First Special Service Force History
The First Special Service Force was formed during World War II as a joint American-Canadian unit in July 1942 at Fort William Henry Harrison (near Helena, MT) with the direct backing of Lord Mountbatten, Prime Minister Winston Churchill, Major General Dwight Eisenhower, and President Franklin D. Roosevelt.
The Force is most noted for clearing the German forces from the mountain tops of the Winter Line in Italy, having entered combat on December 3, 1943 with a strength of 1,800 men, completing their mission on January 17. 1944 with fewer than 500 men remaining. The Force next moved to the Anzio Beachhead where, with reinforcements numbering fewer than 1,100 men, the FSSF faced a full division of 10,000 German soldiers. For 99 days without relief the Force conducted continuous patrols and night raids into enemy territory at a cost of 106 members killed and over 300 wounded. It was at Anzio that the Germans nicknamed the First Special Service Force the "Schwarzer Teufel" [“Black Devils”], because of their blackened faces and stealth in combat. The unit led the breakout from Anzio and is recognized as the first Allied unit to enter Rome on 4 June 1944, two days prior to the D-Day landings on Normandy.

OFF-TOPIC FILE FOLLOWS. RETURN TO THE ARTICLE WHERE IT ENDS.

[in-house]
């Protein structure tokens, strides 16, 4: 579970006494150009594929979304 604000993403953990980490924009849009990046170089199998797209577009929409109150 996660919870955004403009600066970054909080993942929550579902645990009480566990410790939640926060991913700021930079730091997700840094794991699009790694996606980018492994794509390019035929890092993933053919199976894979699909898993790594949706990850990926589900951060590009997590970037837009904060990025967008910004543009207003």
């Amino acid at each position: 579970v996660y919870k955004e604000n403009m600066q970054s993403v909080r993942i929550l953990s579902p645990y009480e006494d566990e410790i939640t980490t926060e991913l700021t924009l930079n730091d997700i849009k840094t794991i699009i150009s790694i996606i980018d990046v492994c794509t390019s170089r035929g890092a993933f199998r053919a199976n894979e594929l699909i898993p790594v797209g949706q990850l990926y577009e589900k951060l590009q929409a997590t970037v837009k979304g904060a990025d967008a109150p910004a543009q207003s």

The First Special Service Force was deactivated on 5 December 1944. In 251 days of combat, the FSSF suffered 2,314 casualties, 134% of its combat strength, captured over 30,000 prisoners, won five U.S. campaign stars, eight Canadian battle honors, and never failed a mission. On 3 February 2015 the United States Congress presented its highest honor, the Congressional Gold Medal, to the First Special Service Force. Today the FSSF is acknowledged as the forerunner of the Canadian Special Operations Regiment (CSOR) of the Canadian Special Operations Forces Command and the 1st Special Forces Regiment of the United States Army [a.k.a. The Green Berets].
In August 1947 the commemorative First Special Service Force Association was formed and its first reunion held at the unit's birthplace Helena, Montana. Reunions have occurred yearly since, alternating between cities in the U.S. and Canada. About 300 members and decedents of the FSSF attend the reunions. Every effort is made to schedule reunions around August 15th because of the date's astounding significance to the unit, i.e. the Force's Organization was completed on that date in 1942; the unit landed on Kiska, Alaska on the same date in 1943 to remove the Japanese from the Aleutians (only to find they had fled), and on 15 August 1944 the Force spearheaded the Southern France landings.